My growing obsession didn’t stop there. Each day, it seemed, I learned of another must-read Weblog, a place I could go and find new information along with sharply opinionated analysis. These blogs were hard to keep track of, but they all seemed important, so I made a point of visiting sites like the Daily Kos, Talking Points Memo, and Andrew Sullivan.com whenever possible. Online sites of influential magazines like The New Republic, The Washington Monthly, The Weekly Standard, and National Review were also regular destinations: First I targeted their free content, then schmoozed my way into passwords that allowed me to access subscriber-only material. Reading the magazines at the library would probably have been easier, but then I might have missed a vital bit of Web-only content that I felt I couldn’t afford to not read.
As I look back, this campaign of mine to catalog and visit every worthwhile political Web site—a campaign that was bound to fail—served a valuable purpose. It tossed me headlong into an unfamiliar world where I became saturated with massive amounts of information and forced to master a new vocabulary. Ten years ago, such an immersion would have left me surrounded by stacks of newspapers, with a sore finger from clicking across the spectrum of TV news shows and political roundtables and with a radio dial worn down by my effort to hear more coverage. While those news sources are still available, heading to the Internet made this journey one I could accomplish at my desk and on my computer. And I was able to achieve my goal of learning as much as I could as fast as I could more quickly.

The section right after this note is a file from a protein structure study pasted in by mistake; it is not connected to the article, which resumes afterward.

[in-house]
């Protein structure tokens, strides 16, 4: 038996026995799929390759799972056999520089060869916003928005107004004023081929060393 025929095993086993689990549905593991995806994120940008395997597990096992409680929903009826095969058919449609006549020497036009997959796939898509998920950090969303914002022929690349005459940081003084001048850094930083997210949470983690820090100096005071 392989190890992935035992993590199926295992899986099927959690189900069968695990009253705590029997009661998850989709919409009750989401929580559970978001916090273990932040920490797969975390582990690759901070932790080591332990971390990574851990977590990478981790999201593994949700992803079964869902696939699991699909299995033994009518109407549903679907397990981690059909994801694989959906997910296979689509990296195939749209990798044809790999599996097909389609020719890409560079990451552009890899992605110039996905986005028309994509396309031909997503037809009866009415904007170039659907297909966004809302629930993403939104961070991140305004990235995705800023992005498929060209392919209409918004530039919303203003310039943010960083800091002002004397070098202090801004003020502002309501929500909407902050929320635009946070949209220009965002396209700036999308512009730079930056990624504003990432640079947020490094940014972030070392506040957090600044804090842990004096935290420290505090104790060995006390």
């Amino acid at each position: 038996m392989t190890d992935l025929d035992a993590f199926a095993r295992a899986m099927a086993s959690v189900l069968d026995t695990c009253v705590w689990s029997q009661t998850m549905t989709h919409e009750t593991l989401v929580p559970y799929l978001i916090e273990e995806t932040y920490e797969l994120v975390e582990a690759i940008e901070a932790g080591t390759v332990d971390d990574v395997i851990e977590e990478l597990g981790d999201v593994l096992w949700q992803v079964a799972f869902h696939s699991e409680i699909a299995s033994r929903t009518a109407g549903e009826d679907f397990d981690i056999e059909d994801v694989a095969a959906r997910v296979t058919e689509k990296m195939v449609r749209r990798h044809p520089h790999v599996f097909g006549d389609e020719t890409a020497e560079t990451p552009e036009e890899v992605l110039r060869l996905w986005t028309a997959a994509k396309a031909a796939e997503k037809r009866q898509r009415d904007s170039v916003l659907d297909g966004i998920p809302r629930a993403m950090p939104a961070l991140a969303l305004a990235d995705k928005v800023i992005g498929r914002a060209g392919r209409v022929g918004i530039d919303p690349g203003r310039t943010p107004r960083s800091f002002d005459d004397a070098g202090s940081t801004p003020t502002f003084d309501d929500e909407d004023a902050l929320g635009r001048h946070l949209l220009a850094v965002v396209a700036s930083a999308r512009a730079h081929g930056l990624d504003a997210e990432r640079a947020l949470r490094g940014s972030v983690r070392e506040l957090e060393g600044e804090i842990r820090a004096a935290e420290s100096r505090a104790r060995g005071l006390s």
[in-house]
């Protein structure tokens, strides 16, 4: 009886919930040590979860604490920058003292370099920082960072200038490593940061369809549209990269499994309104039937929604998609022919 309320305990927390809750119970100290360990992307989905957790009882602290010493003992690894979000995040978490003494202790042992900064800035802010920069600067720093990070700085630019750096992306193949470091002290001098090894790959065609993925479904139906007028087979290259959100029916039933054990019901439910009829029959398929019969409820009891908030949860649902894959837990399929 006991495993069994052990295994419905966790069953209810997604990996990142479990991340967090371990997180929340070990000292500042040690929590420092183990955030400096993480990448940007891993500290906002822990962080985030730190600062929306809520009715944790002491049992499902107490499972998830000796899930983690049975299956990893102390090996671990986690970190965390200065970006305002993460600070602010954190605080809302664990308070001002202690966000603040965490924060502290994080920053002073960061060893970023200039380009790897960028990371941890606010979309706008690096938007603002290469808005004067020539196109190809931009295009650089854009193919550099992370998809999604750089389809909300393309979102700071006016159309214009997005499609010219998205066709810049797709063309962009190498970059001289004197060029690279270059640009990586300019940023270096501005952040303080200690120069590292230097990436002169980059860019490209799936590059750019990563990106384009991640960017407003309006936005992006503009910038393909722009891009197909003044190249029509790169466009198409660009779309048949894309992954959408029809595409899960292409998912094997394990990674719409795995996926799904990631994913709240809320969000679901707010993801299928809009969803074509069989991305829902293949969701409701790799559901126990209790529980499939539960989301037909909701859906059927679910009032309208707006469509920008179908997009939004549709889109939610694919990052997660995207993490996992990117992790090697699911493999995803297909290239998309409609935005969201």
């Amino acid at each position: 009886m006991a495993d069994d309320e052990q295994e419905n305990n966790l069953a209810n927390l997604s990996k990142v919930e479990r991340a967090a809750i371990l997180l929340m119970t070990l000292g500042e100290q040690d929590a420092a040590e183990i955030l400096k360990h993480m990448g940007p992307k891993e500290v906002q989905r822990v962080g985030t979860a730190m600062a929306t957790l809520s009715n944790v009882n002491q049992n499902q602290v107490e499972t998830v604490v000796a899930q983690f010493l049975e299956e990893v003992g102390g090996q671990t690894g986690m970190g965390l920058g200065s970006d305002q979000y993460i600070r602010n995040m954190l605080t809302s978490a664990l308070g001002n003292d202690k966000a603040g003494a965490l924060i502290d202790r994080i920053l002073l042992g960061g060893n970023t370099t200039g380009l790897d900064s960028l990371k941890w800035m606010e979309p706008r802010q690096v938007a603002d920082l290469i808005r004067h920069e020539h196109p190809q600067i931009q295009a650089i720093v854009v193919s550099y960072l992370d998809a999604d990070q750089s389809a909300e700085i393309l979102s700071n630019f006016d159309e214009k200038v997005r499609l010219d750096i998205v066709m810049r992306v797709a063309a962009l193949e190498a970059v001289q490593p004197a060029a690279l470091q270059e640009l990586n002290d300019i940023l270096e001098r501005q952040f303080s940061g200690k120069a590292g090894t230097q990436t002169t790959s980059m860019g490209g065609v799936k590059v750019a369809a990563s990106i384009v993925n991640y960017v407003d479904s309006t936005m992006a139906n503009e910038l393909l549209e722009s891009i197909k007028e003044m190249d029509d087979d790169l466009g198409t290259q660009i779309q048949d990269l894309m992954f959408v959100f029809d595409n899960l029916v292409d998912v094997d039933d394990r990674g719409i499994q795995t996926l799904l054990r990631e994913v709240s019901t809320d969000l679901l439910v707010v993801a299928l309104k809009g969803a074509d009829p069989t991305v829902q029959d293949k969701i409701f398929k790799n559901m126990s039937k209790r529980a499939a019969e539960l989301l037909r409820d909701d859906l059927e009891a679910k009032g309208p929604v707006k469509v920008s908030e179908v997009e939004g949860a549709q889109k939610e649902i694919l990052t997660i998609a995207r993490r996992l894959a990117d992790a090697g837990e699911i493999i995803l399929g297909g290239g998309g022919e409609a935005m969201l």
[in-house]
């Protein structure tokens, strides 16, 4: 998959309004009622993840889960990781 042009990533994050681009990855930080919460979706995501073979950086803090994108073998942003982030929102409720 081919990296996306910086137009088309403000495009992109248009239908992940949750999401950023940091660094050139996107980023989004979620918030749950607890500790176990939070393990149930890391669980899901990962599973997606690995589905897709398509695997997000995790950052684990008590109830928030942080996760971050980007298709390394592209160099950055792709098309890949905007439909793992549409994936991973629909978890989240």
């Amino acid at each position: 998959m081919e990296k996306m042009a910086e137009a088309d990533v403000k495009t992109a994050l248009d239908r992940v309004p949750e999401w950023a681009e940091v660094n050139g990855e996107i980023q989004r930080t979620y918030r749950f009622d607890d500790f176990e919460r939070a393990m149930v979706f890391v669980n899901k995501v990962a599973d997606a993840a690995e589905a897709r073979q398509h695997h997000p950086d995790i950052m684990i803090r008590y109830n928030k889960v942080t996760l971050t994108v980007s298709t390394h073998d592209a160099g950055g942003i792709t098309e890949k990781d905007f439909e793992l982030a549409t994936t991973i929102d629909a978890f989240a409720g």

That’s the good news.
The Obsession Becomes a Liability
The bad news is that at some point—and I don’t know exactly when—my gung ho approach became a liability. Put simply, the bevy of Internet-only news sites and magazine Web sites and blogs, which once seemed so enticing, started to feel oppressive. For one thing, there was never enough time. Whenever I thought I’d managed to assemble a comprehensive list of must-read Internet sites, I found a new one to explore. And there was always one more blog or article to read as links at one site herded me to another with the lure of one more Web exclusive that I felt I needed to check out. Soon, what I’d envisioned as background reading to help me do my job more effectively was eating into valuable reporting time.